PTSD and Benzo Addiction [Links]

Commonly referred to as benzos, these medicines fight panic disorders, seizures, and PTSD. Primary care physicians make up more than half of all professionals who recommend benzos for PTSD, suggesting a more long term perceived need for the drugs. These medications are considered federally controlled substances due to a serious risk for addiction or dependence. Benzodiazepines are a schedule 4 drug because of low risk of dependency, but for those who do fall prey to benzo addiction, the consequences can be deadly.

The term benzodiazepine covers a list of sedative drugs including, alprazolam (Xanax), lorazepam (Ativan), temazepam (Restoril), clonazepam (Klonopin), diazepam (Valium), and more. Prescription benzos treat short-term insomnia, anxiety, and depression. Therefore, many doctors find benzos useful for treating the symptoms of PTSD.

However, because of the highly addictive nature of benzos, they should not be used for the long term treatment of PTSD. Not only are they ineffective, but they can also be harmful to recovery efforts. But since they are legally dispensed by a doctor, it can be more difficult for patients to accept that they may have a problem. Nevertheless, when you receive a benzo prescription for PTSD, addiction can take hold quickly. But there is hope and we can help you explore recovery options that may be right for you. When you call, you’ll be set up with an addiction specialist who can guide you on your recovery journey. If you, a friend, or a family member need help with addressing benzo abuse, please call 405-583-4390.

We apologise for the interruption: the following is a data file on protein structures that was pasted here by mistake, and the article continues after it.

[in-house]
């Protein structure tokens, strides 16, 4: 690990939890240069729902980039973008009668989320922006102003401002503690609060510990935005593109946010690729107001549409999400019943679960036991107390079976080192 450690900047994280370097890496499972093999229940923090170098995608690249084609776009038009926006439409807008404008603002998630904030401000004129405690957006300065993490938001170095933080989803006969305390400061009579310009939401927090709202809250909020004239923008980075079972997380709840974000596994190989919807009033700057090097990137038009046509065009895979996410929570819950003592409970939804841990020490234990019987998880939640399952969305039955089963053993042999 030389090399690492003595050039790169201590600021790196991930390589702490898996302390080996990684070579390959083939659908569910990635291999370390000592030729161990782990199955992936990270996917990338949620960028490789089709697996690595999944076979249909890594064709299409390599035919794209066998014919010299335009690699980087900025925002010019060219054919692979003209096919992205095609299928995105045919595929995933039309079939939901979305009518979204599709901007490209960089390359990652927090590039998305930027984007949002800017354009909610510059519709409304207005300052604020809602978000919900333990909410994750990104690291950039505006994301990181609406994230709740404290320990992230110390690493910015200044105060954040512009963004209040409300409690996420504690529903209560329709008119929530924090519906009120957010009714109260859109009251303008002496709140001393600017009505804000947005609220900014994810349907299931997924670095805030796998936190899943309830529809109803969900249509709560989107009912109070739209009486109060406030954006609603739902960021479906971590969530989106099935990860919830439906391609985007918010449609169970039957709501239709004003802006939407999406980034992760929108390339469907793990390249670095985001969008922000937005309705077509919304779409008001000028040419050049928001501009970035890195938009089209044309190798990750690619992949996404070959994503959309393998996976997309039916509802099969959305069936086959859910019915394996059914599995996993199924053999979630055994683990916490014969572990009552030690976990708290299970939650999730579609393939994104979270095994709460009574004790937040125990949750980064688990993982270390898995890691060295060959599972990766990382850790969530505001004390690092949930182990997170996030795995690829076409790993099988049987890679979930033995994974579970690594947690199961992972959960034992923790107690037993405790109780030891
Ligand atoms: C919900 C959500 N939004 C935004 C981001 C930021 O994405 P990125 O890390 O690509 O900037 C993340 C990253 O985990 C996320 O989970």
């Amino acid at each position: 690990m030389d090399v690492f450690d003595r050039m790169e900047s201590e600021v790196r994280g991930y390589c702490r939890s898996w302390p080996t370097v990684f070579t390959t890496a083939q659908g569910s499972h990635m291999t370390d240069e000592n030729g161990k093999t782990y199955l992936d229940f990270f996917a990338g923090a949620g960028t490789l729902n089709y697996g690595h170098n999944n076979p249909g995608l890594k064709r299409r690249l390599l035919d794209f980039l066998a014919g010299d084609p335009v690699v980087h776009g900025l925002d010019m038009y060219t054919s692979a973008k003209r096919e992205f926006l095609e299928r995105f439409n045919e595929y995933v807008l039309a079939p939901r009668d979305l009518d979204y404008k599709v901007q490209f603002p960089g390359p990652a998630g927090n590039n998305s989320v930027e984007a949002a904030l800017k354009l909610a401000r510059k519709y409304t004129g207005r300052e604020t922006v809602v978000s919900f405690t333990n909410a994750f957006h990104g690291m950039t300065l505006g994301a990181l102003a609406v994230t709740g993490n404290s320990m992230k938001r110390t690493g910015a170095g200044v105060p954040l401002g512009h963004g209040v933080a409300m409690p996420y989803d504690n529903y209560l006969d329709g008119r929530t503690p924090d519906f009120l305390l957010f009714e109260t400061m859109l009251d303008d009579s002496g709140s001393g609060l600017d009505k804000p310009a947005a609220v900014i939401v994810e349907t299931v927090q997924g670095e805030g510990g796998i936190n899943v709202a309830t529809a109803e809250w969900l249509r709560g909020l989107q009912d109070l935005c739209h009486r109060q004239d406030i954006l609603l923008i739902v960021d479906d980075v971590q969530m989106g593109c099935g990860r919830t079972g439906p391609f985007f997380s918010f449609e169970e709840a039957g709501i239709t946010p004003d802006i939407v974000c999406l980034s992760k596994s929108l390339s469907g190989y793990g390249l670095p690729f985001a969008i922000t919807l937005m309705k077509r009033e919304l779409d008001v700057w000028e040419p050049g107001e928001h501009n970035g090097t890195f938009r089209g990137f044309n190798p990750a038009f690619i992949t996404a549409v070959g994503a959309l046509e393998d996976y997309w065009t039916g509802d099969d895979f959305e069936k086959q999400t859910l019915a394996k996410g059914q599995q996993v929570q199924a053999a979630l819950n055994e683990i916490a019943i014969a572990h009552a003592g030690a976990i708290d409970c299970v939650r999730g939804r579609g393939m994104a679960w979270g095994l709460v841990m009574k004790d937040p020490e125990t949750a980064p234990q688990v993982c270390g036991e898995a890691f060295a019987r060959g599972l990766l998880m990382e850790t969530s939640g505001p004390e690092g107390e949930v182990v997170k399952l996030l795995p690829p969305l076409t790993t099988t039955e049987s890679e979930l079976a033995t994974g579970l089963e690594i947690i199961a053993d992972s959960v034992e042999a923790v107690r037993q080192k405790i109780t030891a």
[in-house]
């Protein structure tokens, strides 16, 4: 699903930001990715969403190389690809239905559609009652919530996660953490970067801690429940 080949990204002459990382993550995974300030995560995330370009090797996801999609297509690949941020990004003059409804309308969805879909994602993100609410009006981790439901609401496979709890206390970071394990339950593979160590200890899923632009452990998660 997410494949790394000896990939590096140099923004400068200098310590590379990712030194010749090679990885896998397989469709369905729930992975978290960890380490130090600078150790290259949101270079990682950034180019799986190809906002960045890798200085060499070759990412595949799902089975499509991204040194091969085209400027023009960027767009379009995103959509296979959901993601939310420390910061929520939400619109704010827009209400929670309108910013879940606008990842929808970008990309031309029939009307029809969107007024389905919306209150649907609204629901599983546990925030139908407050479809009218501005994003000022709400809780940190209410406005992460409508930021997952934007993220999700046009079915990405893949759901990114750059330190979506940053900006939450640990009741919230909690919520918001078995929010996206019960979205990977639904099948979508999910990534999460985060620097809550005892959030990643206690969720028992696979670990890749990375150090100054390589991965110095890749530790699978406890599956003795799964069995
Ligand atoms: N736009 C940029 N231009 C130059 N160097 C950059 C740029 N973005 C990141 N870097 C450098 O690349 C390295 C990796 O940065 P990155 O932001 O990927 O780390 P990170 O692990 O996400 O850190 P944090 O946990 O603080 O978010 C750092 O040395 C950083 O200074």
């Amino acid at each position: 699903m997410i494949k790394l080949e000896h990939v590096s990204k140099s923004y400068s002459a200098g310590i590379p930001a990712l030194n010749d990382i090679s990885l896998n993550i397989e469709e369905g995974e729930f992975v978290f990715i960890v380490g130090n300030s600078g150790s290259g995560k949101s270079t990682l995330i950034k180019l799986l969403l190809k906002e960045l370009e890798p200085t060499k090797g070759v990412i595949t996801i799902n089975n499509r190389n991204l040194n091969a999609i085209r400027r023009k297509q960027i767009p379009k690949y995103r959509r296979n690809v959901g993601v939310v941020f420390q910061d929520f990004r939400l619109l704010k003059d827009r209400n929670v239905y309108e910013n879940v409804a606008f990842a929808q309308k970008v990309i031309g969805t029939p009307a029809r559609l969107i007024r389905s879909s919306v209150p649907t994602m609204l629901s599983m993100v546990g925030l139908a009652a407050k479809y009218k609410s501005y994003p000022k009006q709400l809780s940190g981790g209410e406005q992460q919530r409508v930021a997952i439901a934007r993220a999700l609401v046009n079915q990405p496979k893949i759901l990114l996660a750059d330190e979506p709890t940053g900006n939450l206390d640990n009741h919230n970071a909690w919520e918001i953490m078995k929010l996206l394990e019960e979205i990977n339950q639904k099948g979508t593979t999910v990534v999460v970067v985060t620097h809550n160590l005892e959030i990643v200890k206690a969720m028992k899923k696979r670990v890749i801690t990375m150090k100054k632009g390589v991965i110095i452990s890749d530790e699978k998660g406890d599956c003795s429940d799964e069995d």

Anyone can Suddenly Develop PTSD

Post-traumatic stress disorder is a condition that can occur after a dangerous or terrifying event. People who experience a serious car accident, the death of someone they loved, a natural disaster, physical or sexual assault, or terrorism may develop PTSD. However, post-traumatic stress disorder is most commonly associated with soldiers who have lived through combat.

It’s normal to experience a range of emotions during and after a harrowing incident. Most of the time, fear and stress drive the body to perform life-saving, “fight or flight” actions. Though the majority of people recover relatively quickly after such events, others will continue to feel the original trauma. If a person is still dealing with the aftermath of a particularly painful situation three months later, they may have PTSD.

Post-traumatic stress disorder is classified and diagnosed with a set of four different criteria including re-experiencing, arousal, and reactive systems, avoidance, and cognitive and mood symptoms that last for more than 30 days. Each of these criteria has symptoms of their own. An individual needs to experience one symptom from each of these categories to be diagnosed with PTSD. Sometimes symptoms do not appear until months or years after traumatic events have unfolded.